Yaba drugs are shown before a drug-burning ceremony to mark the U.N. International Day Against Drug Abuse and Illicit Trafficking, in Poung Par Khem, near the Thai and Burma border, on June 26, 2017. (Ye Aung Thu/AFP/Getty Images)

Even though China has some of most strict penalties for drug use, that doesn’t stop officials from taking part in illicit drug use. Several years ago, one official had almost turned one southern Chinese city into a brothel.


Police stop photographers
Police often enforce censorship on the people of China. officers stop people from taking photos in Beijing on December 20, 2018. (Photo by Nicolas ASFOURI / AFP) (Photo credit should read NICOLAS ASFOURI/AFP/Getty Images)

Even before the introduction of “socialist core values,” “to be harmonized” was a catch-phrase in China meaning “to be censored” by the CCP. The CCP enforces its version of “harmony” by allowing no voice to speak but its own, including on Chinese social media.

There is no ready access to information for the Chinese people on the scandals of the CCP, both new and old, like tainted milk powder and the Tiananmen Square massacre.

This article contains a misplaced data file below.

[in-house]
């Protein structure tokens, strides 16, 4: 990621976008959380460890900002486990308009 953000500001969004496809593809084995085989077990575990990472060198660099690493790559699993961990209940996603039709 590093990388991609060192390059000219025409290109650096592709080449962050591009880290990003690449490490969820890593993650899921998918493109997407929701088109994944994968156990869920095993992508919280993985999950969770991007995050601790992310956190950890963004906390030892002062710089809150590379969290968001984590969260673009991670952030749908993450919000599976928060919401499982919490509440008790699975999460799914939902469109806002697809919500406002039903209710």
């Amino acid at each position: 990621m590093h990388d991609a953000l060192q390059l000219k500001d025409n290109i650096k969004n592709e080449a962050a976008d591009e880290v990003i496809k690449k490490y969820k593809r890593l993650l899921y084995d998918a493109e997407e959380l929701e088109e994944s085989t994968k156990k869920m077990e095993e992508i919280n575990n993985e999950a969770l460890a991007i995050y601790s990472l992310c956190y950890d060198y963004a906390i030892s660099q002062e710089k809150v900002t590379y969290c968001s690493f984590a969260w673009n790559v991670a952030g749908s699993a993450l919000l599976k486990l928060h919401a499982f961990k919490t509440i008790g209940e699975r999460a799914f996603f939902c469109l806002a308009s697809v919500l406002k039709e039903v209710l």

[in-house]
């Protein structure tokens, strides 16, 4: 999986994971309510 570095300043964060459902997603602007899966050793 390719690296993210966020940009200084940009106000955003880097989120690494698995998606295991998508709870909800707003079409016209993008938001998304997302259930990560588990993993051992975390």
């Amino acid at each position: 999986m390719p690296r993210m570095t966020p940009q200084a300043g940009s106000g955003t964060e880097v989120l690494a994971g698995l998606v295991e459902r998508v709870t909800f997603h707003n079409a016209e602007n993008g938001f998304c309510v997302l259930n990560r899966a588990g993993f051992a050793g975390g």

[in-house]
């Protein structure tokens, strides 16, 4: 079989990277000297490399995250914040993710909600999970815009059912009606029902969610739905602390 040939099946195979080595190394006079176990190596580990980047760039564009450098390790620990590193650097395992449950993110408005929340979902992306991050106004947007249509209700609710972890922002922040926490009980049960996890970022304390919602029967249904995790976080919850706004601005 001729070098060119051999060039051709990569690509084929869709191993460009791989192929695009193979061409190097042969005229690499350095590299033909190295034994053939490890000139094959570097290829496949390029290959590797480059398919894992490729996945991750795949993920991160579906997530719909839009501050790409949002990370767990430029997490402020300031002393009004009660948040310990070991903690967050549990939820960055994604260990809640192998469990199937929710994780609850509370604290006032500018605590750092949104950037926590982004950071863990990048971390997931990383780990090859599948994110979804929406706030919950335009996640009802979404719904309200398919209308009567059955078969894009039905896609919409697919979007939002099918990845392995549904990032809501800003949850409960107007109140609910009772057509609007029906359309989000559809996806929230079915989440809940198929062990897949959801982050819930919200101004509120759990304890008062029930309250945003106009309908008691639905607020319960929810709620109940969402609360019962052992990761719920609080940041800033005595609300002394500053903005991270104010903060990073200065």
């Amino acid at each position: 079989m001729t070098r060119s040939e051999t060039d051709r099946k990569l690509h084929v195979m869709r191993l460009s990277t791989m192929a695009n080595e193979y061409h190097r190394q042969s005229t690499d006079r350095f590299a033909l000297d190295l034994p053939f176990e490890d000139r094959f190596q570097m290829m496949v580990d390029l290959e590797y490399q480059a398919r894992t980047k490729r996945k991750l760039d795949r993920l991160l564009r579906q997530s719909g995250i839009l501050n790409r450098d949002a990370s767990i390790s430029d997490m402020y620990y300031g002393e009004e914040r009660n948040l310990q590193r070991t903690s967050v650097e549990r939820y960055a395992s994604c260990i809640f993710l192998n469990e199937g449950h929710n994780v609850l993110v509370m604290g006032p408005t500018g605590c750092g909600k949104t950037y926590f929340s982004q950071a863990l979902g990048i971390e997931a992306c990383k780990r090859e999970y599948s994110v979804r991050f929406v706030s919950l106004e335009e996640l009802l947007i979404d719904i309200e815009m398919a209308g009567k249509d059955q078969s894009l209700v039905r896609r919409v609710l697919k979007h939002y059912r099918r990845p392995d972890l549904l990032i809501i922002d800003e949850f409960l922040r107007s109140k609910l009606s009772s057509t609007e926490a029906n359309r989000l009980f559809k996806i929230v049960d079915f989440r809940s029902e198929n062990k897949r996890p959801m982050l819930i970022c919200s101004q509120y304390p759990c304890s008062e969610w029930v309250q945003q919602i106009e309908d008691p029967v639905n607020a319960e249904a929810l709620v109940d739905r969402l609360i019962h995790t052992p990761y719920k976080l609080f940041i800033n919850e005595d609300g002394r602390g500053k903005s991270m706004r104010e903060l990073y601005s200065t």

What may be the most ironic amongst the core values, freedom is precisely what nearly every Chinese person lacks. The precursor to the most recent offenses against the Chinese people’s freedom is the persecution of Falun Gong. The CCP is now jailing Christians and attacking Uyghurs.


A Chinese woman walks past a billboard boasting of China’s World Trade Organization (WTO) membership. (Goh Chai Hin/AFP/Getty Images)

The CCP always tries to play by its own rules, including with the rest of the world. Many believed that allowing China to join the World Trade Organization would make for steps towards democracy. China, instead, has exploited loopholes and broken promises at every turn.


Lawyers are essential in bringing individuals to justice. In China, the CCP is the arbiter of justice, and any lawyer who does not follow its rulings on what is just will vanish. Human rights lawyers in China are state targets, and their families are left to defend them against the entire state apparatus.

Rule of Law